The return of Major League Baseball took a troubling turn on Monday when a looming threat became reality: an outbreak of positive coronavirus tests within a team.
While league officials said there were no plans to suspend or cancel the season — which began just last Thursday — two games were postponed Monday after the Miami Marlins learned that at least 14 members of the team’s traveling party, including 12 players, had tested positive for the virus.
The Marlins’ games against the Baltimore Orioles on Monday and Tuesday were postponed, as was the Yankees’ game on Monday in Philadelphia, where the Marlins spent the weekend.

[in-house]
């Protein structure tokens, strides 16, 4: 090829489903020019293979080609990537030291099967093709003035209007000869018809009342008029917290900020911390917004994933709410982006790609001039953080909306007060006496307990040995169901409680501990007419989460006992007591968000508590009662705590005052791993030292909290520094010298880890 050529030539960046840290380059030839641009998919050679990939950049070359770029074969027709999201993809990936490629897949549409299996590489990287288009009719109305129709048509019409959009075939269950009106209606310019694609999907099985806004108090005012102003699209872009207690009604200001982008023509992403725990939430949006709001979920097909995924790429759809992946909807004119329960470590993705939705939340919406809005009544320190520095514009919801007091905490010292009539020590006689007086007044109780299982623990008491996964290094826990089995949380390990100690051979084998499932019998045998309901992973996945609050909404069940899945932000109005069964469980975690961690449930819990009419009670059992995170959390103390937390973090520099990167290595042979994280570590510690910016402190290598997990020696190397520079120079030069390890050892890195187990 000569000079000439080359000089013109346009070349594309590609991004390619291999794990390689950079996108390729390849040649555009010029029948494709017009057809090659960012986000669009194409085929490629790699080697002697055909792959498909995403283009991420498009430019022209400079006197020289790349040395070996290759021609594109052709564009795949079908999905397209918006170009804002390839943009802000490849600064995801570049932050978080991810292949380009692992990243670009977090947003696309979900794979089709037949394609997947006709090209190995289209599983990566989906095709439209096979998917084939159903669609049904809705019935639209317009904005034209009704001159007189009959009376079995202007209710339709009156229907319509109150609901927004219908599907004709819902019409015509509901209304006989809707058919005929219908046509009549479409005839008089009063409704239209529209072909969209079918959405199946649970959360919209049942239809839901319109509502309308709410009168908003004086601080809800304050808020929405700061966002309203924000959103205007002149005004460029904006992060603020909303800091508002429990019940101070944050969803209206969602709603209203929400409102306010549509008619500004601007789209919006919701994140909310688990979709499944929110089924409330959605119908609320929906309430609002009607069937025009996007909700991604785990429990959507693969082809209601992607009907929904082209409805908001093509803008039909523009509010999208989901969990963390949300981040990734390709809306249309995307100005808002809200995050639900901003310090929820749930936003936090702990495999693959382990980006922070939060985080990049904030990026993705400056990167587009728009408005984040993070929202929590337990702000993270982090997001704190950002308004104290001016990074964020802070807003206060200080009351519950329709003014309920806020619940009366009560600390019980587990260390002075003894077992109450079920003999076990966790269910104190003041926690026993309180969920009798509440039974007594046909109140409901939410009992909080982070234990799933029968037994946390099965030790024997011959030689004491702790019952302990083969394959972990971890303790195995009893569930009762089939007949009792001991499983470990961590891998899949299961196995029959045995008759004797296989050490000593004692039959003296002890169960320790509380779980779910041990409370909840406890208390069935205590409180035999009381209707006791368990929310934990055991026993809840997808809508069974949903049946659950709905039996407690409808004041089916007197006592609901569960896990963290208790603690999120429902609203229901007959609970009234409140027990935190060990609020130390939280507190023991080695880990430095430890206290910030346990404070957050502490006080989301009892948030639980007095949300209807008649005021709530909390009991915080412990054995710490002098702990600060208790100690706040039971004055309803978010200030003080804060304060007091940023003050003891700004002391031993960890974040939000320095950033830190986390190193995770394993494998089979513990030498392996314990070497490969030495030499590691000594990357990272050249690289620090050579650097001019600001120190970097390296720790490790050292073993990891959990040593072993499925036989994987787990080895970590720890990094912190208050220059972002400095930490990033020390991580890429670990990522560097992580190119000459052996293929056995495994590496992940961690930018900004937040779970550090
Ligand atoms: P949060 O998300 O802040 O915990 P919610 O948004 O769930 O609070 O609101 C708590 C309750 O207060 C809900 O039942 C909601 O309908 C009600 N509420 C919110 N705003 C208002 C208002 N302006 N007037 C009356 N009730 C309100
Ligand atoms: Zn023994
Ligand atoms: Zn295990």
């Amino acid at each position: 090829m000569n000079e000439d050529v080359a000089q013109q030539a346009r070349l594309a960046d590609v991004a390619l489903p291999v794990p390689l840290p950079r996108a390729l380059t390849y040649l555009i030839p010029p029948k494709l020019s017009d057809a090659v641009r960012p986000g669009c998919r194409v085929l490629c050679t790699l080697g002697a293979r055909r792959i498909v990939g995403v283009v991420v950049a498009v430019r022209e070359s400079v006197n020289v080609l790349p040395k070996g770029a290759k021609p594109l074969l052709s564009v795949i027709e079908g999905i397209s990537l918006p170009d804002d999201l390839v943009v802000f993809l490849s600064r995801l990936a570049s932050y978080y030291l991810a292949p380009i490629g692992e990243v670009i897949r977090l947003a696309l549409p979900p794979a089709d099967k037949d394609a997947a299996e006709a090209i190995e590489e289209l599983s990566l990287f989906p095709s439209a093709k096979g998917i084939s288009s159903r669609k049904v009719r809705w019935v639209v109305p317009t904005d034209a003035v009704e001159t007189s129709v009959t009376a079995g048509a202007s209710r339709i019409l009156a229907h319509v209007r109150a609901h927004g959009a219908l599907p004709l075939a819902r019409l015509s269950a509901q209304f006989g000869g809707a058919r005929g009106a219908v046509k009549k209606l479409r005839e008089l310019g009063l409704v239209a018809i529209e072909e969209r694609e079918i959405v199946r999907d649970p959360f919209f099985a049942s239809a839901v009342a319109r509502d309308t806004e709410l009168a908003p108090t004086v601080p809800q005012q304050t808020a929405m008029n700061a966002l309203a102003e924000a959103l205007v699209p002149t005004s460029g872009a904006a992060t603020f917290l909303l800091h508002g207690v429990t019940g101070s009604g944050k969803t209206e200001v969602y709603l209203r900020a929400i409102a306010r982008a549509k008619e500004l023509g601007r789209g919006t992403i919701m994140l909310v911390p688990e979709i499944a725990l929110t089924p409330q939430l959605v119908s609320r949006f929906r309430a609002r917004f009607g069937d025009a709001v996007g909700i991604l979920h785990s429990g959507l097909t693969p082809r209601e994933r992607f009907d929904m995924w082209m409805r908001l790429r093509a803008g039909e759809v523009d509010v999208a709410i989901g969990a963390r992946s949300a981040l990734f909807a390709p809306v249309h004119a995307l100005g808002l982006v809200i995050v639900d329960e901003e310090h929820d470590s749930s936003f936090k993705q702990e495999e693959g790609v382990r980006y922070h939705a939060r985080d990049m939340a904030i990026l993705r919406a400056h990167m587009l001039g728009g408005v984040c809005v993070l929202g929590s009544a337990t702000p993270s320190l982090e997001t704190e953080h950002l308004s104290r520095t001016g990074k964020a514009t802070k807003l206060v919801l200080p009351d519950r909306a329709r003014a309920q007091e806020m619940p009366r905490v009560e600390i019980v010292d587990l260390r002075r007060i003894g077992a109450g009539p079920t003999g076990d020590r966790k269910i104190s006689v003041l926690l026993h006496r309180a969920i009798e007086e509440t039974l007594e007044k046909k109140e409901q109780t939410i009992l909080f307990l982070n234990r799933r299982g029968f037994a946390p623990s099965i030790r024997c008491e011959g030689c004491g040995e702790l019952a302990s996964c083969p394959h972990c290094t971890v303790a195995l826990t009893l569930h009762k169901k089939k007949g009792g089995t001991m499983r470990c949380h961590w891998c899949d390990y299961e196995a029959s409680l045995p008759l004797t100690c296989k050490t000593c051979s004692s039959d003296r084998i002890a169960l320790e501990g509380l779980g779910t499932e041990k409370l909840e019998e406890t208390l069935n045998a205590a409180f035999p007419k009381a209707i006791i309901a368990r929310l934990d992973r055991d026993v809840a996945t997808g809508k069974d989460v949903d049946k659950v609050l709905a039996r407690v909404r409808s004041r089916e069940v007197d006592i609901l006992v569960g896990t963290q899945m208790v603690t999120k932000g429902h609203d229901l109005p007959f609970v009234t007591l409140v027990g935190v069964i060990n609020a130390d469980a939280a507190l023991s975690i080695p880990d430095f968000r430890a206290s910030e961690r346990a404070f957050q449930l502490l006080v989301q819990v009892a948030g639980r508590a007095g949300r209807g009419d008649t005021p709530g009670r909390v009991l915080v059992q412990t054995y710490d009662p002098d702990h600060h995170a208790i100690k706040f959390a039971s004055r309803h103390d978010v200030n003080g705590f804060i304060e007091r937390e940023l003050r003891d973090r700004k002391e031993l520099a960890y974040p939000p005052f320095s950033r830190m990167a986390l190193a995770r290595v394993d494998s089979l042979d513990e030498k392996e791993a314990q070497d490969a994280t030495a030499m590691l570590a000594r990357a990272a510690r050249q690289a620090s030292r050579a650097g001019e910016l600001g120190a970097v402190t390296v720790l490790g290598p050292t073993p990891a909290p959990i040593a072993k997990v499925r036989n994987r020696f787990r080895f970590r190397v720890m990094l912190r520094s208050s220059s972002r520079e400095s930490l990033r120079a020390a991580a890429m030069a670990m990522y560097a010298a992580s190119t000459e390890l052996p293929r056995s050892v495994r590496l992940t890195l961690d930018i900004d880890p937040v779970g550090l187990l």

“The health of our players and staff has been and will continue to be our primary focus as we navigate through these uncharted waters,” Derek Jeter, the Marlins’ chief executive, said in a statement, adding that the team needed to “take a collective pause and try to properly grasp the totality of this situation.”
For many Americans, the long-delayed return of baseball was a sign of normalcy during a pandemic that has shut down much of the nation and thrown daily activities into disarray. Even without fans in the stands, the league’s return had seemed like a triumph, or at least a comforting sight, after more than four months with a largely shuttered sports landscape.